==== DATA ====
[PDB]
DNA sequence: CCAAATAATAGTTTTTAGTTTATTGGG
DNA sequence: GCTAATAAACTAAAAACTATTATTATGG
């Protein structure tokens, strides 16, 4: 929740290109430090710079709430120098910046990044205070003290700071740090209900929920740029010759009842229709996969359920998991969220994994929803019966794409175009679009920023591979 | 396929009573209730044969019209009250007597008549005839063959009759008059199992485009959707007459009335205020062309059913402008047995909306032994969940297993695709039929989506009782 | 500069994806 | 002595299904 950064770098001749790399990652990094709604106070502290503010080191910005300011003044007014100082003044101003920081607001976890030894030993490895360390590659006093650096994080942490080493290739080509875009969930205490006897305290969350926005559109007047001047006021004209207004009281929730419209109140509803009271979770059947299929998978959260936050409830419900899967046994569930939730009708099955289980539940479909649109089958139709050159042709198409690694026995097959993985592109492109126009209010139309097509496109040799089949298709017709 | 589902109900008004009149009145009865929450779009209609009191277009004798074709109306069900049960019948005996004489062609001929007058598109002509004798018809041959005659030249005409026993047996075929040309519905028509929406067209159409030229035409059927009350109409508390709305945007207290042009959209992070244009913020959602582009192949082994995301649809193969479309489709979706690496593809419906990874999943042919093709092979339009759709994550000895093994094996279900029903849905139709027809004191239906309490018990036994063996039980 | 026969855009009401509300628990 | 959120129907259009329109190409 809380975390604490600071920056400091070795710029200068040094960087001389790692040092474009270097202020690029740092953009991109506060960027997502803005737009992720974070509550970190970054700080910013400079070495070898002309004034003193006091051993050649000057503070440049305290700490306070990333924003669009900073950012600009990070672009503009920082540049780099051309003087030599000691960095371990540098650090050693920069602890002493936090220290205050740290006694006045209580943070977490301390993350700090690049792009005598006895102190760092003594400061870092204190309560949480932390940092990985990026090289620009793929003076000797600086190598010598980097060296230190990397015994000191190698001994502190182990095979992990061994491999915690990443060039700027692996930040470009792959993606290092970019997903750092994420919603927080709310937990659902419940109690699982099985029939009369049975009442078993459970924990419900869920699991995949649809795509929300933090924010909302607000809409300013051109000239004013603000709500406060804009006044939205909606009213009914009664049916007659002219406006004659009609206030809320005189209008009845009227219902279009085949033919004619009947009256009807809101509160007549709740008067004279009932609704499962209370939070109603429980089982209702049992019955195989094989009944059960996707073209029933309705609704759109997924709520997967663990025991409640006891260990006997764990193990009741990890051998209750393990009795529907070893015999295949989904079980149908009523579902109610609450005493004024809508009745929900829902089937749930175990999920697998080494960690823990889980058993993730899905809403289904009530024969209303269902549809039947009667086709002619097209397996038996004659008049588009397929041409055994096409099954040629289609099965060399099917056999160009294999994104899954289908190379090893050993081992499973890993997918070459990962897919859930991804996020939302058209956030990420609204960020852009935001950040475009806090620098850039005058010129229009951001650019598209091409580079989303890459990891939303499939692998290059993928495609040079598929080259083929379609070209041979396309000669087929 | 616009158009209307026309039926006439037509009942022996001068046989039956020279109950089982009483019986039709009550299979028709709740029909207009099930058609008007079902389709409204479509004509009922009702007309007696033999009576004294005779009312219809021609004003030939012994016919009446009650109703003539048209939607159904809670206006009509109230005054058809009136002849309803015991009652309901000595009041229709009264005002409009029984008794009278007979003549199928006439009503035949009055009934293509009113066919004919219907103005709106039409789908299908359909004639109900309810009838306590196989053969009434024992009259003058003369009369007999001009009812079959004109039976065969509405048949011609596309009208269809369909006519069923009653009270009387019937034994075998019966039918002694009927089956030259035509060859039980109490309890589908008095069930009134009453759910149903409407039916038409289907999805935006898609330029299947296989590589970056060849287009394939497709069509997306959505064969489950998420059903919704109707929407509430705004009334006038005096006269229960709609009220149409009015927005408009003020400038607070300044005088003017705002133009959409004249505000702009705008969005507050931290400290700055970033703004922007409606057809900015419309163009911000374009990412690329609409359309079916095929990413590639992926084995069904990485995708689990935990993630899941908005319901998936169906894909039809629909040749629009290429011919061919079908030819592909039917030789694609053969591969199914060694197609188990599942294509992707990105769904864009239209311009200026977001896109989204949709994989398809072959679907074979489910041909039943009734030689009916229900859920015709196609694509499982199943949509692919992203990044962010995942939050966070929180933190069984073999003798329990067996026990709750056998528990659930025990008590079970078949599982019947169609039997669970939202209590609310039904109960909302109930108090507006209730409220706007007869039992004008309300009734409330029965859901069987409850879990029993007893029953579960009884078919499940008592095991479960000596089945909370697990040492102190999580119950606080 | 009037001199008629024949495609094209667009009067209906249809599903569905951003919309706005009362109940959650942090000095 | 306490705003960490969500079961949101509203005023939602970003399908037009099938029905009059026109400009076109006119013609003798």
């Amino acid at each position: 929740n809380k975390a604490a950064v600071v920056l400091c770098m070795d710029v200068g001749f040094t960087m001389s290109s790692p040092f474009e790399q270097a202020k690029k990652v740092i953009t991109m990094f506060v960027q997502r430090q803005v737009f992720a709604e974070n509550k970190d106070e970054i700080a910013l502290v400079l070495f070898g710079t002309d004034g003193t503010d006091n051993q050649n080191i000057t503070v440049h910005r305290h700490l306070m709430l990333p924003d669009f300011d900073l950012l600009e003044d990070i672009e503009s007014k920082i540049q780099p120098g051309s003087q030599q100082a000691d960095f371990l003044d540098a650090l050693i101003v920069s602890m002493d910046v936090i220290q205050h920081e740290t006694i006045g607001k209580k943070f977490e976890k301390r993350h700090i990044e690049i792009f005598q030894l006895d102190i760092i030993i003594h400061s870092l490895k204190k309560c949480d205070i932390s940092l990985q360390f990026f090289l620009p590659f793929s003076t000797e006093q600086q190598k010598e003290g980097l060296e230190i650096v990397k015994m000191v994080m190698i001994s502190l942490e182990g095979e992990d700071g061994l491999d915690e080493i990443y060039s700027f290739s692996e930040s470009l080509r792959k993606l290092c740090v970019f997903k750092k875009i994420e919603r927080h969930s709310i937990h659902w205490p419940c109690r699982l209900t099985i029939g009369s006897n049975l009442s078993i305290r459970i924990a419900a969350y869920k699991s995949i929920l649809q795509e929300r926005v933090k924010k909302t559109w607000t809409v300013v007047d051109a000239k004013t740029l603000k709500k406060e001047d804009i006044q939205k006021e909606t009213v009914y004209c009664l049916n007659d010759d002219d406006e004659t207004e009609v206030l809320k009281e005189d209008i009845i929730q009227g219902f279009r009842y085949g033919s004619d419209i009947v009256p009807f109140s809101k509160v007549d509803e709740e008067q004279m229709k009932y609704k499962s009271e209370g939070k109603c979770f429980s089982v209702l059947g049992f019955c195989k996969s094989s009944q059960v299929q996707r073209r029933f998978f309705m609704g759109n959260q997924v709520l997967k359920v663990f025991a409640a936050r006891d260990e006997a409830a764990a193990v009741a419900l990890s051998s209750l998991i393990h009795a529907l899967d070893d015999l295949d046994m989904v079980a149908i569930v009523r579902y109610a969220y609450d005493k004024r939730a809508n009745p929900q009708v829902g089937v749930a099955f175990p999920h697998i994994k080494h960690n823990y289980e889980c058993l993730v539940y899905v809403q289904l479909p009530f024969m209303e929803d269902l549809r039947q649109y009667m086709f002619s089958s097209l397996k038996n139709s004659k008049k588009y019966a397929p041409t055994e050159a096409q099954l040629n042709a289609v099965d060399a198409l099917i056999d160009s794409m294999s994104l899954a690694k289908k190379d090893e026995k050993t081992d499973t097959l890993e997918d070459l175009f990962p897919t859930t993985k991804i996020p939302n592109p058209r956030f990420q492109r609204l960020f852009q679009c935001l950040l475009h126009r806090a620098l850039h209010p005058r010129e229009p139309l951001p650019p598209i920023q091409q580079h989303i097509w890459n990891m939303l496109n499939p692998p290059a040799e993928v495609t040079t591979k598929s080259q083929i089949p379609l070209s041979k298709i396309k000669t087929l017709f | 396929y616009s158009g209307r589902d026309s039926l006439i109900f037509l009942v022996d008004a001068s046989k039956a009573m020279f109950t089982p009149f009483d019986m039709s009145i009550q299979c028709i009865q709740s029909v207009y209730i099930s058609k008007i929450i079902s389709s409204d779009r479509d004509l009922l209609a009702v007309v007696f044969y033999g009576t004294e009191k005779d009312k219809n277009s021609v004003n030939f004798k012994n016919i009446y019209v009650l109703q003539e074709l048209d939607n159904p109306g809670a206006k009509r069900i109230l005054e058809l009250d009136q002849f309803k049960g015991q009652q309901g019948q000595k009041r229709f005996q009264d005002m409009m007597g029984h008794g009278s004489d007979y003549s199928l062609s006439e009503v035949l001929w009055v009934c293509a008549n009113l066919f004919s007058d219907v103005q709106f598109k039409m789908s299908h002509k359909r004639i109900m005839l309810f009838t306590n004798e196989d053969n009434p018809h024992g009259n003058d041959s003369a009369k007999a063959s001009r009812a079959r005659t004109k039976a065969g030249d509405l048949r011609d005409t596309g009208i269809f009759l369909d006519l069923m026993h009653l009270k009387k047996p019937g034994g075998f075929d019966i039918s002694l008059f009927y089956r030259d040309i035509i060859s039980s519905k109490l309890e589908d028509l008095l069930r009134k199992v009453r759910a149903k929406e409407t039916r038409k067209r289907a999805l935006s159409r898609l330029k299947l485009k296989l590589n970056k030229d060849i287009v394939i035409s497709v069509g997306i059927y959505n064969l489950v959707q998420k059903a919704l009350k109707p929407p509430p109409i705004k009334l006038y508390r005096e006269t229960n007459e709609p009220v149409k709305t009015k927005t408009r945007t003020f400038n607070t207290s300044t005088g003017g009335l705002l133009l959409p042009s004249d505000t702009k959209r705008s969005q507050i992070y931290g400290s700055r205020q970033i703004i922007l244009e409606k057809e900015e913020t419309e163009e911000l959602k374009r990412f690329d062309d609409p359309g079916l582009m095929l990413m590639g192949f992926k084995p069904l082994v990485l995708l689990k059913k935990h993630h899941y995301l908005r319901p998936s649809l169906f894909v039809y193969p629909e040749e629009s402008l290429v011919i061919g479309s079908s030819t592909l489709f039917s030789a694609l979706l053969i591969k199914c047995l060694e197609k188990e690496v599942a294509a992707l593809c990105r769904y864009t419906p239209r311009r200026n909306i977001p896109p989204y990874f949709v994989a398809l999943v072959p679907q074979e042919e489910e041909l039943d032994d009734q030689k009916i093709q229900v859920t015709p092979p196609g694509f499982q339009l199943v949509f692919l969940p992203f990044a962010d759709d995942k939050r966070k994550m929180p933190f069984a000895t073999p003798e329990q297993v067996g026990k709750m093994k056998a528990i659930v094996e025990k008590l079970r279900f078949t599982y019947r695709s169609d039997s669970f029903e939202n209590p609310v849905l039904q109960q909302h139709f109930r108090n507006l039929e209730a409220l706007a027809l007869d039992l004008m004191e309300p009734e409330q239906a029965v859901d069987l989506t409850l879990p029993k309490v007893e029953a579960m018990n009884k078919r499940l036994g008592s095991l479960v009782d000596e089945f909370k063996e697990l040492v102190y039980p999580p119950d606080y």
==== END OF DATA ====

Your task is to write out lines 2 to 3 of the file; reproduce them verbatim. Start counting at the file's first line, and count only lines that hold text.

DNA sequence: CCAAATAATAGTTTTTAGTTTATTGGG
DNA sequence: GCTAATAAACTAAAAACTATTATTATGG